Another is that adaptations help me get through challenging material. Teenage me couldn’t make it through Jane’s awful childhood or figure out why Pride & Prejudice had a reputation for being funny, until I saw the Ruth Wilson and Keira Knightley adaptations, respectively. The compressed timeline and visualization helped motivate me through the original prose. Actually, this same thing just happened to me with Game of Thrones–I tried to read the book around the time the TV show premiered (adaptations are also handy in that sometimes instead of paying to watch a movie in theaters, I get the book from the library) but didn’t make it very far. “Politics and snow” was my impression…then two months ago Entertainment Weekly did an article on GoT season 4, and I read it and got really interested in where the story was headed–as you might be able to tell, I am all about being spoiled and knowing what’s coming–and that motivated me to read the books. (And watch all three previous seasons of the TV show in like 5 days instead of caring about grad school, oops.)

    I also love adaptations because in they often bring the original material to a wider–or at least slightly different–audience. I saw the Phantom of the Opera movie (2004 with Gerard Butler and Emmy Rossum)(the 2011 25th anniversary production is infinitely better, just saying) then fell in love with the musical then got interested in the book. (And then I did my senior college thesis on some of the many musical adaptations of the book.) And I found the novelization of 10 Things I Hate About You as a teenager, got interested in the movie, then read Taming of the Shrew. Movie versions of A Midsummer Night’s Dream and Much Ado About Nothing also helped get me into Shakespeare’s comedies. And some of my family saw Les Miserables for the first time when it came out in movie theaters two years ago. (On a related note, I hope that The Last Five Years movie, when it finally comes out, brings Jason Robert Brown to a wider audience!)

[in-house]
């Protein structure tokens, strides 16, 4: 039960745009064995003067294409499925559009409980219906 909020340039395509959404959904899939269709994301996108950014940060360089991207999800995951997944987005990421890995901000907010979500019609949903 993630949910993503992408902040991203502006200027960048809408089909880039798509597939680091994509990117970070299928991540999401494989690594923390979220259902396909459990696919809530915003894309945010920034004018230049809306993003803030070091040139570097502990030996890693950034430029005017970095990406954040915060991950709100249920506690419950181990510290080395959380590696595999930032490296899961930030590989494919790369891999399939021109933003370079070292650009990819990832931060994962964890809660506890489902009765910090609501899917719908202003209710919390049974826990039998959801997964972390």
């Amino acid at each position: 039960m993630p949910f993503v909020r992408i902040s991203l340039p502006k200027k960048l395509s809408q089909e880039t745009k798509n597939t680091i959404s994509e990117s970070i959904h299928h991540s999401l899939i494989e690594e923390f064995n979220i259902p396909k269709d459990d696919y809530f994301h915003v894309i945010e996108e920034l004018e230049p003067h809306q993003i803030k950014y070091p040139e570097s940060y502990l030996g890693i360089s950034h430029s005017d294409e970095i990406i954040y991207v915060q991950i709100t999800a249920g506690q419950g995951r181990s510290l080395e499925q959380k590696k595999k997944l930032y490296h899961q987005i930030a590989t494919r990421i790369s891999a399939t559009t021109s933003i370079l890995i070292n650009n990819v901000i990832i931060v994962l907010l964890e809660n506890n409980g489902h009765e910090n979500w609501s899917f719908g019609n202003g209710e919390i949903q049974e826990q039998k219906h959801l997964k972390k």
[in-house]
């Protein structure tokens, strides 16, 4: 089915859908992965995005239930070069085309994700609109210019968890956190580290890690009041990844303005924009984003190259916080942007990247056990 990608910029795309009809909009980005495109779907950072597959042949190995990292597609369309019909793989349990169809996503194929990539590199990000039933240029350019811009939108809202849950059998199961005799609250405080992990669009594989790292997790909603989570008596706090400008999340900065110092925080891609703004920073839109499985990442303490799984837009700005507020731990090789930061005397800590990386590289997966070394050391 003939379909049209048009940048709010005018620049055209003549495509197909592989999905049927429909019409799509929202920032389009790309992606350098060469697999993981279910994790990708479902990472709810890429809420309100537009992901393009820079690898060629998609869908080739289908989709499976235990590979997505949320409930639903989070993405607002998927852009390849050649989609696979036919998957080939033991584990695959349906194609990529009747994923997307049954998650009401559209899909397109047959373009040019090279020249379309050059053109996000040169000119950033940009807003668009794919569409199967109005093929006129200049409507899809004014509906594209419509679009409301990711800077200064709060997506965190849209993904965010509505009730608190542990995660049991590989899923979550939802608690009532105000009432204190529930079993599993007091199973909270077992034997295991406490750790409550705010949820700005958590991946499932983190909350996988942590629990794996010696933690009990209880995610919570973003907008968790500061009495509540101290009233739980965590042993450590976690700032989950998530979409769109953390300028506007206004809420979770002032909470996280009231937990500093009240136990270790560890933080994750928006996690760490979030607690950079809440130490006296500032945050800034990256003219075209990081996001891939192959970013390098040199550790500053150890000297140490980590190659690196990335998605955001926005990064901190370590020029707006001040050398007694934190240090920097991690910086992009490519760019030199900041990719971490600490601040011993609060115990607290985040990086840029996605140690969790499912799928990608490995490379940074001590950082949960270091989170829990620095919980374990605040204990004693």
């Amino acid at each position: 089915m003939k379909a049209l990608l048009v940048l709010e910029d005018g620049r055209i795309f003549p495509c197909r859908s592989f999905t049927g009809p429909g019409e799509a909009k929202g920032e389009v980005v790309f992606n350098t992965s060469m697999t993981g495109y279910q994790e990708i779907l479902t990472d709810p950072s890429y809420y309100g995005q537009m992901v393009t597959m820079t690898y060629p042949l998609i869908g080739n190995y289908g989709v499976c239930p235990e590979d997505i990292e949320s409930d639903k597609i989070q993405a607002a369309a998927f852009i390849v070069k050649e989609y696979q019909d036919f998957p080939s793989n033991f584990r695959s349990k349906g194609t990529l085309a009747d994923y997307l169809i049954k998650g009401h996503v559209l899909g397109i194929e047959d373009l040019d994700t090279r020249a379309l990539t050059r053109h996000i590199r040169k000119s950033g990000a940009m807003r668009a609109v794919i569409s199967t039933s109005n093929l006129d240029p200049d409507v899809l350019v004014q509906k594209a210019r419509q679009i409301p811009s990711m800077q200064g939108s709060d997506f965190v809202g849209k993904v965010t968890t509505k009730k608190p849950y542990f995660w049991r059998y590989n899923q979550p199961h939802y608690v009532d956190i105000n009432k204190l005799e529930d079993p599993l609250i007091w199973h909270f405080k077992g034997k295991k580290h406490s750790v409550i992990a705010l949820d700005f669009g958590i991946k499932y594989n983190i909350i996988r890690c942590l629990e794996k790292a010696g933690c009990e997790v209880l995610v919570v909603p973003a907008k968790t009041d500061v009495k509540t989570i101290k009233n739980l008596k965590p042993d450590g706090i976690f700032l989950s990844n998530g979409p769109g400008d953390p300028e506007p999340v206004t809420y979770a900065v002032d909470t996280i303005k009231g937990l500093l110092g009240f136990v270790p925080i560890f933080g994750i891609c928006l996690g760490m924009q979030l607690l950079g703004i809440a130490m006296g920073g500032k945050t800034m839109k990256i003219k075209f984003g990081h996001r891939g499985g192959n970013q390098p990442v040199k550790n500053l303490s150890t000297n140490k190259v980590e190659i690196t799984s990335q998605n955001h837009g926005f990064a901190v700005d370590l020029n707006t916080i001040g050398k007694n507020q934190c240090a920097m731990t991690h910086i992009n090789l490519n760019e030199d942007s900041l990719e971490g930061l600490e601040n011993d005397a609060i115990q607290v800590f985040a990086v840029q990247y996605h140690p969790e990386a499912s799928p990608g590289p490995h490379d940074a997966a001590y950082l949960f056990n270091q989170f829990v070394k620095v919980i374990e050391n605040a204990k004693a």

Not sure I have an overarching thought here besides: thanks so much for your analyses! Adaptations are both a personal and a scholarly interest of mine, and I love to geek out about them and hear other people’s opinions.

  11. Jackie Horne says:

    So glad to find someone else who just loves the Romola Garai version. It’s the first one to really capture the kind, caring aspects of Emma’s personality, as well as the annoying, condescending ones, both of which are there in the text for a reader who is willing to see them. I wanted to take a copy of the DVD and wave it in the face of an old male English prof I had during my graduate school days, who deemed Emma “unfit for marriage” because she was too self-absorbed…

    Haven’t checked out a JANE EYRE since the 1990’s version with Charlotte Gainsborough (whom I loved) and William Hurt (whom I found abysmally miscast). So looking forward to checking out this more recent version (especially since the wee child will be reading JE for school next year…)

    Thanks, Alexis, for a great post.